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Sanctions War: Who Benefits from the Food Embargo
August 16, 2019 17:41


(Source: https://mtdata.ru/u19/photoA93C/20304202686-0/original.jpg)
Five years ago (on August 6, 2014), Russia imposed retaliatory sanctions against the countries of the European Union, the USA, Canada, Australia, and Norway. 

By a decree of the Russian President, a ban was imposed on the import of fish, meat, vegetables and fruits from the EU, USA, Canada, Australia and Norway into Russia. Everything that could get to the market from this list past customs was to be destroyed. The annual volume of imports that fell under the food embargo was then estimated at $ 9 billion. So, Russian consumers immediately lost high-quality European products, and the domestic agro-industrial complex got a chance for recovery and growth.

Over five years, agricultural production in the country has grown by more than 20%. “This is called a breakthrough without exaggeration,” Vladimir Putin said at a meeting in autumn 2018.

Import substitution occurred on the food market, but, as noted in the KPMG report, the consumer paid the highest price for this, since the embargo limited access for cheap imported products to Russia, and the devaluation of the ruble significantly increased the cost of Russian production.

Read More Articles about Russian Business

Domestic agribusiness is still heavily dependent on state support (56 kopecks of state funds fall on 1 ruble of investments in agricultural projects) and  imports (equipment, feed, seed). KPMG experts warn that in certain categories,  if sanctions are lifted, Russian products run the risk of losing their competitiveness. But the sanctions war continues, and  its five-year results are below.

Fruits

Import*:
2014: $ 5.4 billion. Largest suppliers: Ecuador, Turkey, China, Poland, Spain.
2018: $ 5 billion. Largest suppliers: Ecuador, Turkey, China, Azerbaijan, Egypt.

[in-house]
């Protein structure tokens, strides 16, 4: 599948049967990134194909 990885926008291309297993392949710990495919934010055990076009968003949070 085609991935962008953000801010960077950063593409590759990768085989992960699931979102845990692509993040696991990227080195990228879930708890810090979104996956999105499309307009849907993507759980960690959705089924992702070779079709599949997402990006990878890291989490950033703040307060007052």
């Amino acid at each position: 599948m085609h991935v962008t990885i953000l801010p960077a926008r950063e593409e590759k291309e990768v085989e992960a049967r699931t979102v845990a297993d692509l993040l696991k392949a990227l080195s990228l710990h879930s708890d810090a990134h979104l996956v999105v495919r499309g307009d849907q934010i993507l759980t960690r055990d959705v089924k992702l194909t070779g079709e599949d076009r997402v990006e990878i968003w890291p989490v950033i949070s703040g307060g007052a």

The security of Russia due to domestic production **:
2013: 31%
2018: 33%
Growth in average consumer prices since 2013:
Apples: 35%
* Source: International Trade Center
** Source: KPMG

Vegetables

Import:
2014: $ 3 billion. Largest suppliers: Turkey, China, Israel, the Netherlands, Egypt.
2018: $ 1.8 billion. Largest suppliers: China, Azerbaijan, Belarus, Israel, Egypt.
The security of Russia due to domestic production:
2013: 83%
2018: 85%
Growth in average consumer prices since 2013:
Cabbage: 62%

Meat

Import:
2014: $ 5.5 billion. Largest suppliers: Brazil, Belarus, Paraguay, Canada, Argentina.
2018: $ 2 billion. Largest suppliers: Belarus, Paraguay, Argentina, Brazil, Chile.
The security of Russia due to domestic production:
2013: 77%
2018: 93%
Growth in average consumer prices since 2013:
Beef: 35%
 
Fish
 
Import:
2014: $ 2.6 billion. Largest suppliers: Norway, Chile, China, Iceland, Faroe Islands.
2018: $ 1.8 billion. Largest suppliers: Chile, Faroe Islands, China, Belarus, India.
The security of Russia due to domestic production:
2013: 68%
2018: 81%
Growth in average consumer prices since 2013:
Frozen fish: 68%
 
Milk products
 
Import:
2014: $ 3.8 billion. Largest suppliers: Belarus, the Netherlands, Finland, Argentina, Uruguay.
2018: $ 2.3 billion. Largest suppliers: Belarus, Argentina, Uruguay, the Netherlands, New Zealand.
The security of Russia due to domestic production:
2013: 76%
2018: 84%
Growth in average consumer prices since 2013:
Butter: 79%
 
Cheese
 
Import:
2014: $ 1.6 billion. Largest suppliers: Belarus, the Netherlands, Lithuania, Finland, Argentina.
2018: $ 0.97. The largest suppliers: Belarus, Argentina, Serbia, Switzerland, Uruguay.
 

 




Author: Anna Dorozhkina

Tags: Russian business Russian economy Russian companies   

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